Reflection is my restaurant review series. 

Keep this in mind about my blog: Nick & Stef’s is the kind of upscale restaurant that I would rarely be able to eat at without the minor miracle that is dineLA. My perspective is not one of a seasoned national publication writer, but more of a Jim Gaffigan-esque character that would generally shun the title of “foodie.” Food is someting that is and should be appreciated and accessible for everyone, no matter where they’re from or what their relationship with food is. Specifically with regards to price, more doesn’t necessarily mean better.


Nick & Stef’s Steakhouse is located in the Wells Fargo Center, just off the 110 freeway near 4th St. & Hope St. in Downtown Los Angeles. As mentioned, the dineLA deal gave us access to a prix fixe menu consisting of starter, entree, side, and dessert at a discounted price. The selling point of the steaks is the 28-day, on-site dry aging of their meat, appropriately titled “meat experiences.” While these steaks, priced between $63 to $160 on the normal dinner menu, were not included in the dineLA menu, I would guess based on our dinner that they would be excellent.

The interior of the restaurant is chic and sophisticated, but not overly flashy or decorative. Being in the neighborhood of LA Live and countless other pricey eateries, Nick & Stef’s appears to feel comfortable that its food will speak for itself. Our server (forgot to write down your name, so sorry!) was well-mannered and cheerful. During a dineLA experience at another restaurant, my party was kept separate from other patrons that ordered from the “normal” dinner menu. While this may have been a logistical choice, I couldn’t help but feel like that put a small damper on the experience, a subtle reminder that I was here, but not exactly an equal participant. The staff and atmosphere at Nick & Stef’s was the opposite: warm and welcoming throughout the night, like I was eating with family on a special occasion.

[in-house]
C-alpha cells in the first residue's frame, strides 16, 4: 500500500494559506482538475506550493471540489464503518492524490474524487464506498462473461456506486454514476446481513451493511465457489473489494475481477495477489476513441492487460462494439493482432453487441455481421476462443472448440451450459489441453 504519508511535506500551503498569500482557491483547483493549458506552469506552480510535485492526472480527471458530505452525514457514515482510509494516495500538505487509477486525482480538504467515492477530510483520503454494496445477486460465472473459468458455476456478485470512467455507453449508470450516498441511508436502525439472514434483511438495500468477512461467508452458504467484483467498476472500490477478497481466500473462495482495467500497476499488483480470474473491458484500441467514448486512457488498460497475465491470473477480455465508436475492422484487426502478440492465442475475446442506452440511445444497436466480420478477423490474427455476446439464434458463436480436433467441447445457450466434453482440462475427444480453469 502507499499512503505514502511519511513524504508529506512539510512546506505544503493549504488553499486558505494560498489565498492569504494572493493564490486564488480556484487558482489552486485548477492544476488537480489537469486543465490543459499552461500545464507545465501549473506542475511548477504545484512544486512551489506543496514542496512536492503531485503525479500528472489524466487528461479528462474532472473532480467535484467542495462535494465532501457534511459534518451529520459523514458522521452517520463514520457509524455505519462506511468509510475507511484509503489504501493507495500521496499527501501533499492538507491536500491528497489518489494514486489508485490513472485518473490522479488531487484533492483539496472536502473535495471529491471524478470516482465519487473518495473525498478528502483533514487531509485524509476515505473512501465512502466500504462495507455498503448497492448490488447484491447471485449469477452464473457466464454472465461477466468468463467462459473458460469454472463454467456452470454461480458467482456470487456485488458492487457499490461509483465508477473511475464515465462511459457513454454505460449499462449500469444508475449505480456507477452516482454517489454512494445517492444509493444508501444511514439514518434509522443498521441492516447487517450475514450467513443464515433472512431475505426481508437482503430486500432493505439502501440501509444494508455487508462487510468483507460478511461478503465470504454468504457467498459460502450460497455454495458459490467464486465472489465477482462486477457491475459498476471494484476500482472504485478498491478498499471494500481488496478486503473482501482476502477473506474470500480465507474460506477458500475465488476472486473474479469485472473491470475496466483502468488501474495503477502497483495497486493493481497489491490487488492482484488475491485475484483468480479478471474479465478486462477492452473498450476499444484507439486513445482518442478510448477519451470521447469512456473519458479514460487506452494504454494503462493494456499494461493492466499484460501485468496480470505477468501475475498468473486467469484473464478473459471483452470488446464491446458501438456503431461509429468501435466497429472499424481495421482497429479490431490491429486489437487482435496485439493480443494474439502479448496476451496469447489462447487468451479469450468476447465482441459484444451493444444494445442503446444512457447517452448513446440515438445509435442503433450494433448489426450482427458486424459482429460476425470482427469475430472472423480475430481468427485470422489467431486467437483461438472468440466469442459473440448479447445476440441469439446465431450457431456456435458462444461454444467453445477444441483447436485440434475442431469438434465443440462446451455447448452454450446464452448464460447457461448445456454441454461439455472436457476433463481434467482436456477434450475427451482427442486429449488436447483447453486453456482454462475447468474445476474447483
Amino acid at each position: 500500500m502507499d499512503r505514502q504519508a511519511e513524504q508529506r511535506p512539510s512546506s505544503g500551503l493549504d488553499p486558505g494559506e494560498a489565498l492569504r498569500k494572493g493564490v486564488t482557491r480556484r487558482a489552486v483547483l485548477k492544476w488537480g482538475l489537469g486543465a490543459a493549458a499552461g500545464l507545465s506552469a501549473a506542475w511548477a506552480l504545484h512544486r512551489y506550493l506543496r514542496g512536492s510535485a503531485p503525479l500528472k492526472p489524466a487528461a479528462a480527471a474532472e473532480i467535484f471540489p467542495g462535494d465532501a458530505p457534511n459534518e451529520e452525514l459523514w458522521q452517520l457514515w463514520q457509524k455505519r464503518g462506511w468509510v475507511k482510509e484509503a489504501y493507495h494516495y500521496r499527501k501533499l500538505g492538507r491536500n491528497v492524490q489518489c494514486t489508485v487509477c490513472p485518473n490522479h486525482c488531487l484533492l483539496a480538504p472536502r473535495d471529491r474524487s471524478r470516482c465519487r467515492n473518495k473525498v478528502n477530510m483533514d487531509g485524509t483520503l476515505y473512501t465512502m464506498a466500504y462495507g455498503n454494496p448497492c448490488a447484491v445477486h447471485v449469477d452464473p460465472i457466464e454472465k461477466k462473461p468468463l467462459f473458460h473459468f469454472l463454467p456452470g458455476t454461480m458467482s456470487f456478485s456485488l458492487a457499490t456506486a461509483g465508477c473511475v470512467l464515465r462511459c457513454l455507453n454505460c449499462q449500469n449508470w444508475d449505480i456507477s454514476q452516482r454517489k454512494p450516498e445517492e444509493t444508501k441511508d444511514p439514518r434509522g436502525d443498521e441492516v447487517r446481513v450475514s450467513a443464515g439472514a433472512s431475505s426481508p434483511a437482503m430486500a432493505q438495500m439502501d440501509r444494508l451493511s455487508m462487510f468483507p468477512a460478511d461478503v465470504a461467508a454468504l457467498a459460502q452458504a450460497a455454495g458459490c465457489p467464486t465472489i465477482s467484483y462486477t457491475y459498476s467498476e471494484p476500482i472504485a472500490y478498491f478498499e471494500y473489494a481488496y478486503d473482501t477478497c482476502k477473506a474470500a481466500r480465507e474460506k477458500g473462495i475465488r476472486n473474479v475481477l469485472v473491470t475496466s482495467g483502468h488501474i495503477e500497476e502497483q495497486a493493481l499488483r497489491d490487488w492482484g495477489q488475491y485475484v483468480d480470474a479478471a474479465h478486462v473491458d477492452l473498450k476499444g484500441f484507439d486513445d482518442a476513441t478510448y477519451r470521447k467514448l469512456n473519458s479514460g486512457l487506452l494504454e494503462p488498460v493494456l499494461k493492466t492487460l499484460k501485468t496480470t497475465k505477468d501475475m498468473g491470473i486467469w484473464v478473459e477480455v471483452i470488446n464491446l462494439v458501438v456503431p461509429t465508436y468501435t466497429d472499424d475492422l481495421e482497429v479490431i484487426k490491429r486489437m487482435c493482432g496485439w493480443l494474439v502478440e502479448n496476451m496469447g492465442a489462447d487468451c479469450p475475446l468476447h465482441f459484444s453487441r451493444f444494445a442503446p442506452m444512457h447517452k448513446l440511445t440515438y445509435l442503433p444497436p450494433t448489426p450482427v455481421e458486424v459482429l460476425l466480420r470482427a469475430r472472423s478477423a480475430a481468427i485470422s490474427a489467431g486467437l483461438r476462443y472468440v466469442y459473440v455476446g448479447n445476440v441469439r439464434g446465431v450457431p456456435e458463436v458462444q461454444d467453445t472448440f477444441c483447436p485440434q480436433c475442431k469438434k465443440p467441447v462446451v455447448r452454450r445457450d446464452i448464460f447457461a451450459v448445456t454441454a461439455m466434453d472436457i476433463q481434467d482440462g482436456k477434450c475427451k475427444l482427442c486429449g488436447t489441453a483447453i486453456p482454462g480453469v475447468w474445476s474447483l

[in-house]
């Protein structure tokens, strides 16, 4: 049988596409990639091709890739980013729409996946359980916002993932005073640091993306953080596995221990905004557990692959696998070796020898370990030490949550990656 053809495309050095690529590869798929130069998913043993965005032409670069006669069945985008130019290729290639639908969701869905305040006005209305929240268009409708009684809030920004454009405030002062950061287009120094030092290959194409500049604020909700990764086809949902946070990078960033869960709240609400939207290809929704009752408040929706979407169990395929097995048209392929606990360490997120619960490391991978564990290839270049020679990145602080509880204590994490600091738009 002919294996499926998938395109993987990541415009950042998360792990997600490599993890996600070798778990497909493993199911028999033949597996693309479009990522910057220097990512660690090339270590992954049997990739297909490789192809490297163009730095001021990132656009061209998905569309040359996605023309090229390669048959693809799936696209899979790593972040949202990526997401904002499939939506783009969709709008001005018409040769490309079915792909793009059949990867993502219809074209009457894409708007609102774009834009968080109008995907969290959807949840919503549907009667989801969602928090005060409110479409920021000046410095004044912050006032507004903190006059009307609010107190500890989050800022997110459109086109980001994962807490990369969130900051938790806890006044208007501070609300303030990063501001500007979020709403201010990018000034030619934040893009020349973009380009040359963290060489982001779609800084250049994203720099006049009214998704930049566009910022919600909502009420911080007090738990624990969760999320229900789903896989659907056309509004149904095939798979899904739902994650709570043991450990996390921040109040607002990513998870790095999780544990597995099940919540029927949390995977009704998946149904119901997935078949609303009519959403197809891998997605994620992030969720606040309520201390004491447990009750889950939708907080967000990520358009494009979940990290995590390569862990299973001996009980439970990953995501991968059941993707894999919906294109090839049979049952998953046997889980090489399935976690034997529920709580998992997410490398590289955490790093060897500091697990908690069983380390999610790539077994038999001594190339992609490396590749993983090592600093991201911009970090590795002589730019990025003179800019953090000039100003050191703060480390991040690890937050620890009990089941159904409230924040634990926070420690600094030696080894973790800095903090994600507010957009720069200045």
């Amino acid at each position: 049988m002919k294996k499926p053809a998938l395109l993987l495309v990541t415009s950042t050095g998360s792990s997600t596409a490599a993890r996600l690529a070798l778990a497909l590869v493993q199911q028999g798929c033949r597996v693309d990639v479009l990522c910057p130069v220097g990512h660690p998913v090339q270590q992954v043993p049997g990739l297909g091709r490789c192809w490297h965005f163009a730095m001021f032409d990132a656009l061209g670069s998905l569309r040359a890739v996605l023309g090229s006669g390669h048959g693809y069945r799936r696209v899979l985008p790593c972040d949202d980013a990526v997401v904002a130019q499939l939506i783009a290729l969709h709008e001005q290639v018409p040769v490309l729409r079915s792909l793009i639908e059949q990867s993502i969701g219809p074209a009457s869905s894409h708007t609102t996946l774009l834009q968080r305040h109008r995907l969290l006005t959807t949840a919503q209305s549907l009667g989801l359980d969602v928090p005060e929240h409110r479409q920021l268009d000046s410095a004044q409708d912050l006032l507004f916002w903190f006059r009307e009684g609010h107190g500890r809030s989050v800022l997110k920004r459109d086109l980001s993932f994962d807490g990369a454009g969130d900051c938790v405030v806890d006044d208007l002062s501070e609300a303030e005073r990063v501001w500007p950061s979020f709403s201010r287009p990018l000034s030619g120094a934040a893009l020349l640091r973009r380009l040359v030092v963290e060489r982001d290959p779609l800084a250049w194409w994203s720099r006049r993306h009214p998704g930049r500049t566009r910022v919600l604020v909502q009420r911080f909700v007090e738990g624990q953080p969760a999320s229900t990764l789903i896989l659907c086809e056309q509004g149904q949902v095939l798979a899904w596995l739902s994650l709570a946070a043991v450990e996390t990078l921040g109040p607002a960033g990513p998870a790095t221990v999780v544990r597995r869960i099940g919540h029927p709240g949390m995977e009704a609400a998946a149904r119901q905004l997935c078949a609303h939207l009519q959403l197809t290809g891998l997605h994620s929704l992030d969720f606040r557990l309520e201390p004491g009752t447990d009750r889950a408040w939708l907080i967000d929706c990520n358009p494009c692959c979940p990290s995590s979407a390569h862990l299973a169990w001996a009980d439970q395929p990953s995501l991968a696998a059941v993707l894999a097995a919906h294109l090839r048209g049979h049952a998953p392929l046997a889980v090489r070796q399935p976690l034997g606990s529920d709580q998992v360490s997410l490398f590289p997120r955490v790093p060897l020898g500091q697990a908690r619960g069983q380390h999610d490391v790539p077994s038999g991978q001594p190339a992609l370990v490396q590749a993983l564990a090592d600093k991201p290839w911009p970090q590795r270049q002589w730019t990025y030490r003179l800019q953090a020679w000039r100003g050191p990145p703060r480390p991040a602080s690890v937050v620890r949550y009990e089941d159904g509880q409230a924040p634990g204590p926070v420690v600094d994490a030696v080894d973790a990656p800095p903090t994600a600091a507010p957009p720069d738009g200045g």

The first courses were a simple Caesar salad and jumbo lump crab cake. The salad was seasoned well and the croutons were crispy; lettuce stalk and cheese were used in perfect amounts. The crab cake, though, was on another level – the corn flakes on top were a unique and welcome foil to the soft flakiness of the crab. Think of the world’s-densest-form-of-matter, frozen-burger-patty type of crab cake that make your mouth shrivel and dehydrate on first touch – this is the exact opposite. The texture of the dish was unbelievably satisfying, and was an unexpected star of the evening.


Next were the sides, crispy brussel sprouts in bacon vinaigrette and potato gratin with crème fraîche and Gruyère cheese. I’ve had more than my share of brussel sprouts recently, and they’re paired with bacon-something more often than not, but the potato gratin was seriously appetizing. More liquid than a regular mash, the taste was another homestyle element that just felt like Thanksgiving dinner. I want to also mention that the dishware was gorgeous – the gold-plated bowl handles and muted grey plates were in perfect sync with the of the restaurant interior, the kind of class that typical hipster spots were built to emulate.

Our entrees were grilled, free-range Jidori chicken and a petite filet mignon with mixed greens. Maybe it was the abundance of food preceding it, but the entrees were more than filling despite their apparent sizes in the pictures. The steak was thick, perfectly juicy and paired well with the provided sauce. The chicken was also tender, gorgeously charred without a hint of dryness. Like slipping on a designer suit or a pair of expensive jeans, these are the types of dishes that put a worthy name and price to high-end food.

Appreciation: Seriously, as tasty as the steak was, the texture of the corn flakes and crab cake was etched into my memory.